I know life with attention deficit disorder is no simple task—but I didn’t know I’d be back at square one at 33 years old.
by Jane D.
In a bit of desperation, I decided to attend the open house of a tuition-free learning center for women. The words "tuition-free" made me smile. I went there and discovered that most of the women were either housewives with grown children, who needed to support themselves because of absentee husbands, or welfare mothers, who needed to attend to keep the checks coming.
I sat among the women like a black sheep, wondering who among us shared the ADD/ADHD diagnosis. I had on strappy black heels, a Banana Republic dress and matching jewelry, and I was the only Asian. A few of them looked at me as if I were a specimen in a petri dish.
The social worker was some young Jewish girl with a sparkling engagement ring and a gold wedding band. She spoke to us as if we were 12 years old, enunciating each word and giving very specific directions on how to apply. Step one, take out a pen. Step two, take out a piece of paper and write your last name first. I could feel my eyes rolling to the back of my head. Step three, attach a photocopy of your high school diploma. I almost laughed. I have a master's degree from an Ivy League. Why am I here? The snob in me surfaced, and the laugh slipped out.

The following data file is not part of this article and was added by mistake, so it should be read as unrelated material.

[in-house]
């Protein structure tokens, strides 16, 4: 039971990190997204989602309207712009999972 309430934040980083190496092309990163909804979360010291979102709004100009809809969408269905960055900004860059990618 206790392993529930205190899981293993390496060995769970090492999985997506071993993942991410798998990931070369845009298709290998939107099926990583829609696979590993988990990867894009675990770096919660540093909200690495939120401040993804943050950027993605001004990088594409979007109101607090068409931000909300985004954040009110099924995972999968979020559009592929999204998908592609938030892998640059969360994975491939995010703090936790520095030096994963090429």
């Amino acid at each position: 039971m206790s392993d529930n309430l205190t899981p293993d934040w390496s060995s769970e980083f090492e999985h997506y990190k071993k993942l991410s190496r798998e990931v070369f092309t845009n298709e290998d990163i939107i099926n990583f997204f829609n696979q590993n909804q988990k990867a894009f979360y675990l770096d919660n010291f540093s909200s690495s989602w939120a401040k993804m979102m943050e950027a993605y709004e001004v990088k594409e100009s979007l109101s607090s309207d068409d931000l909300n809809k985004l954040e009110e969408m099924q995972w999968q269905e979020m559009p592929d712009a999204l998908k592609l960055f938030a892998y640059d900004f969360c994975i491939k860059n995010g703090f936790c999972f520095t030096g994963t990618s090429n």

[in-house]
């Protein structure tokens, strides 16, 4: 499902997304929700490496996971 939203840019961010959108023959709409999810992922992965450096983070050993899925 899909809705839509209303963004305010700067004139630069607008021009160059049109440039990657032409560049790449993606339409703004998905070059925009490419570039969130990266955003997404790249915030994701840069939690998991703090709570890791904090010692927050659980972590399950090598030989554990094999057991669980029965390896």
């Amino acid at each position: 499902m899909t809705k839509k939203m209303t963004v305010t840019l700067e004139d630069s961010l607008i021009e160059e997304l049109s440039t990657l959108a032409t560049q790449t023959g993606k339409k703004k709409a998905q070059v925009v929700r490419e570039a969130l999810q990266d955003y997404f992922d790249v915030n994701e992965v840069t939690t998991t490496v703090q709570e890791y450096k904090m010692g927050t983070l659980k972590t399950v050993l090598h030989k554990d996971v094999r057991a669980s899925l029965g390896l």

Deep down I know that I am no better than these women. I'm an unemployed adult who has attention deficit disorder, I'm impulsive, I don't know how to budget, I am awful at math, and I don't know the rules of keyboarding. But a month ago, I never thought I'd be here. I thought that by the age of 33, I'd have a man, a house, a baby, a fabulous career, and weekends at the country club.
I sighed. I was back to square one again. It was as if my life had been razed by a tornado, and I was left to pick up the pieces on a deadline.